4. Nate;
    Touche! I think the reason we'd say they aren't haunted is by the simple fact that we would have a helluva time discerning it on the bottom of the sea. I'll tell you a weird story. I have premonition dreams about plane crashes. I was having one about the TWA flight that went down over the ocean. I saw it all happening--my perspective is always on board the plane, but while it's happening, no other passengers see me or know I'm there and I feel no personal threat--which is amazing because I hate flying and to see a plane go into a fall is pretty horrifying, but somehow I know I can't be killed. In this particular dream, I went to the bottom of the ocean where I saw a part. I think it was a significant part in respect to the accident, but I also looked up and saw the other passengers sitting up and looking around. Now, I know they weren't alive on the bottom of the ocean, but they appeared to have life of some form. I still get shivers when I recall that because it was like we all woke up from a sleep and sat up and looked around. And everyone was whole.

  5. Of course ghosts can haunt underwater. I believe ships are perfect for hauntings. Many people together on a small space(their piece of land) only to die all together, a horrifying death!
    17 and diagnosed with cancer and yet you become this beautiful optimistic person. I love that about you(the optimistic part, not the cancer part!).
    Brightest blessings,

  6. Hey Georgina;
    I'm actually glad I got the cancer at 17 and not at this age. I had no clue how dangerous my situation was and just handed it over to the doctors to deal with. I never heard of other teens with cancer, so I never considered it could kill me. To me, it was something old folks died of. It definitely made me appreciate everything, especially the one child I was able to have that was healthy and happy, in spite of the odds of me getting and keeping a pregnancy. I'm all about miracles!

  7. oh yeah! I am just loving these subjects on this blog..

    I definitely believe ghosts could be attached to shipwrecks, or to the area they wrecked, if close enough to land. The jersey shore area is full of legends and ghost stories about some of the more famous wrecks along our coast back in the days of sail. I have heard that at any given time back then, if walking along the beach, especially during the rough weather seasons, you would see burned out hulks of ships wrecked out on the sandbars, before the ocean pounded them to bits. I have a big "coffee table" book on the subject. Locals built furniture and houses from salvaged wood, and there is one story about a haunted piece of furniture built from wrecked ships.

    As for those sunken ships, just the atmosphere alone makes me think it would be a perfect place for ghosts, and if I remember correctly, there are stories from divers about strange things happening when they dove certain wrecks. I hear the great lakes wrecks are in awesome shape from the fresh water, some even still have their figureheads.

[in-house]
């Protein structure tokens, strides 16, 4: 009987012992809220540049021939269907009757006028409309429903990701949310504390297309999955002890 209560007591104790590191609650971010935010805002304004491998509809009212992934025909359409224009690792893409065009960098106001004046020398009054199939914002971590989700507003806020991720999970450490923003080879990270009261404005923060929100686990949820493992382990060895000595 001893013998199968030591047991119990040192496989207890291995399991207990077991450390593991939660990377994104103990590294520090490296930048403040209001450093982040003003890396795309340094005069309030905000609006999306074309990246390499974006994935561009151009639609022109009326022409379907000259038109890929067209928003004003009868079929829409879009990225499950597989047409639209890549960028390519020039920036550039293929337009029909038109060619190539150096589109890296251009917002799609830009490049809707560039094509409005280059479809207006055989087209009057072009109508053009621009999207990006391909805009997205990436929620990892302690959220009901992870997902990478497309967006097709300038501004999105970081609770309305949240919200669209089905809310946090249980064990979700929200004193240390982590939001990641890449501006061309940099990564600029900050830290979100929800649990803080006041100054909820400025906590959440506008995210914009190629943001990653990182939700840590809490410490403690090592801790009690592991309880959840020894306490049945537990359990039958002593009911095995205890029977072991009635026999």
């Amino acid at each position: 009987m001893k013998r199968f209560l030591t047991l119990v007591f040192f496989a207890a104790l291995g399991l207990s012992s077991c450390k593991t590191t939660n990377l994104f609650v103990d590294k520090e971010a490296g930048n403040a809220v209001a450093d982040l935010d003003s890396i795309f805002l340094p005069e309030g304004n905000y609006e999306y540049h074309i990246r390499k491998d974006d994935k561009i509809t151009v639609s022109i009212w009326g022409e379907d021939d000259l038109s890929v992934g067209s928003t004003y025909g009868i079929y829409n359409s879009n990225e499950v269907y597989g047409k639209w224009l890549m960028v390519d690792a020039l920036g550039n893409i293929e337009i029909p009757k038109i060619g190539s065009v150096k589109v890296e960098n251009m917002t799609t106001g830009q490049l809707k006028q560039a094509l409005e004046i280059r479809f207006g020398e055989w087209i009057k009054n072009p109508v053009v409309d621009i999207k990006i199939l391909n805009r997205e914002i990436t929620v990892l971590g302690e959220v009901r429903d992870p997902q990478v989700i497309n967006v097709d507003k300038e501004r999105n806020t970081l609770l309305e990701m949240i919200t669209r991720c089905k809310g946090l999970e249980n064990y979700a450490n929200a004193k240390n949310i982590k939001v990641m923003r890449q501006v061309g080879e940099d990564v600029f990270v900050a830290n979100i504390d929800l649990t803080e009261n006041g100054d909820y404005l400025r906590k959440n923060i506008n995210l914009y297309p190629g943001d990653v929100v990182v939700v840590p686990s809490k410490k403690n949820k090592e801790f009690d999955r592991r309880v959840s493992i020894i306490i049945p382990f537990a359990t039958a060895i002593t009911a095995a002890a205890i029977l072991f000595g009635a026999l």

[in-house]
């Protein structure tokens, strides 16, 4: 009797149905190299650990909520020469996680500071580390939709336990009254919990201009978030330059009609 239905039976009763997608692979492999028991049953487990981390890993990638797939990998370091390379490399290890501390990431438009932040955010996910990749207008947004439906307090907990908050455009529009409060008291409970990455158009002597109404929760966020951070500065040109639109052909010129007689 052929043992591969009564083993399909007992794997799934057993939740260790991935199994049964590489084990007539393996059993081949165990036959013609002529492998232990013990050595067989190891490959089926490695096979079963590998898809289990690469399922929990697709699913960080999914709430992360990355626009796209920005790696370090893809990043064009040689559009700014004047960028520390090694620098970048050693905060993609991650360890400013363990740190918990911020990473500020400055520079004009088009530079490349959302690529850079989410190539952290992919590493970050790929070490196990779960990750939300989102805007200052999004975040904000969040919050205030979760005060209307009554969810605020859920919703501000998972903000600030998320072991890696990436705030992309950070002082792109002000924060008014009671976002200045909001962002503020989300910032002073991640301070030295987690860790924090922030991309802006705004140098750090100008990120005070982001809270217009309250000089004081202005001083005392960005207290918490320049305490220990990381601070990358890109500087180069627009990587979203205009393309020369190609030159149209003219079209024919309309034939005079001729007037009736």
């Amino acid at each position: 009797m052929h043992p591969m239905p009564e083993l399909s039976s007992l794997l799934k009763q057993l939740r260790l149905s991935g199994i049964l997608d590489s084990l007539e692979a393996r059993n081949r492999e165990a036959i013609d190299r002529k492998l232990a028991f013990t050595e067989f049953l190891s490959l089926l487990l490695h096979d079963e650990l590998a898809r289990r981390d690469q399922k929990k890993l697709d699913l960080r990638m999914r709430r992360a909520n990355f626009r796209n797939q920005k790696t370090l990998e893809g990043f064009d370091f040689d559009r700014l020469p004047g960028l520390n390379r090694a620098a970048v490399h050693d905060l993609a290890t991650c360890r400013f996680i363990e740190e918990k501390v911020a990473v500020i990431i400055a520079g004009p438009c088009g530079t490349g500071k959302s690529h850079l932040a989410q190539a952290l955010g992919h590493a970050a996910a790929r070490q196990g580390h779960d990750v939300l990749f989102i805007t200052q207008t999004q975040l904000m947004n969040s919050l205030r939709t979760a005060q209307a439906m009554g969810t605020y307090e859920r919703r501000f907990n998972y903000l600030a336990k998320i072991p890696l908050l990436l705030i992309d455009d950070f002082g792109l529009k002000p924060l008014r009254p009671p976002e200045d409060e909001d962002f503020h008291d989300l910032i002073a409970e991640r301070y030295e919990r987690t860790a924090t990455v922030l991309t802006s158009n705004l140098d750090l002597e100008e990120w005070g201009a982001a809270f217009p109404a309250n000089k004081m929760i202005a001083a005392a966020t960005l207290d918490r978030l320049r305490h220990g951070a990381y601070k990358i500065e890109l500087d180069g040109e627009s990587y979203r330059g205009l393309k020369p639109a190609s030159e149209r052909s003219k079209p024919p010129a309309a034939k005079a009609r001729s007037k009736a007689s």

8. Jennifer;
    Yes--Jersey shore does have some good ones. Isn't there one near Barnegat? I would so love to have one of those figureheads!

  9. I have looked into the figureheads, if you are lucky to find one now, they are very expensive! Most are in museums. In the 1800s there was an eccentric old guy who lived in Barnegat Light who had his whole yard decorated with things he salvaged from the wrecks on the beach, name plates from the ships, figureheads etc...supposedly it was a sight to see. Years later after he died, his family sold or trashed everything. My only claim to the island's history is that when I lived there, one of my carpenter boyfriends built me some tables out of old cedar he salvaged from some of the older island homes that were knocked down ( to make way for the big ugly McMansions that are sadly taking over the area )

    There are a few legends surrounding Barnegat Light, one has to do with the Revolutionary War, and the ghosts of the militia from a battle on the beach are still said to be lurking there. The beaches are kind of scary at night at the lighthouse end of the island, because the dunes are so wide. In most of the shore towns the houses are built right up to the edge of the beach, with a few hundred yards of dunes separating the homes from the sand...But in Barnegat Lt the dunes are a half mile wide, so when you are on the beach, you feel very isolated from the rest of the town. Kind of creepy at night, esp with the foghorn that goes off at intervals. I lived on 11th street one year, and there in the dunes is the mast of a ship still sticking out of the sand, a wrecked fishing boat is buried there. Seeing that mast sticking up is really cool.

  10. If you talk to anyone who goes out on to the great Lake Superior, they will say that they saw something they couldn't explain! Yes, ghosts of sailors can haunt anyone! I've been unlucky enough to have seen a ghostship. It gave me chills!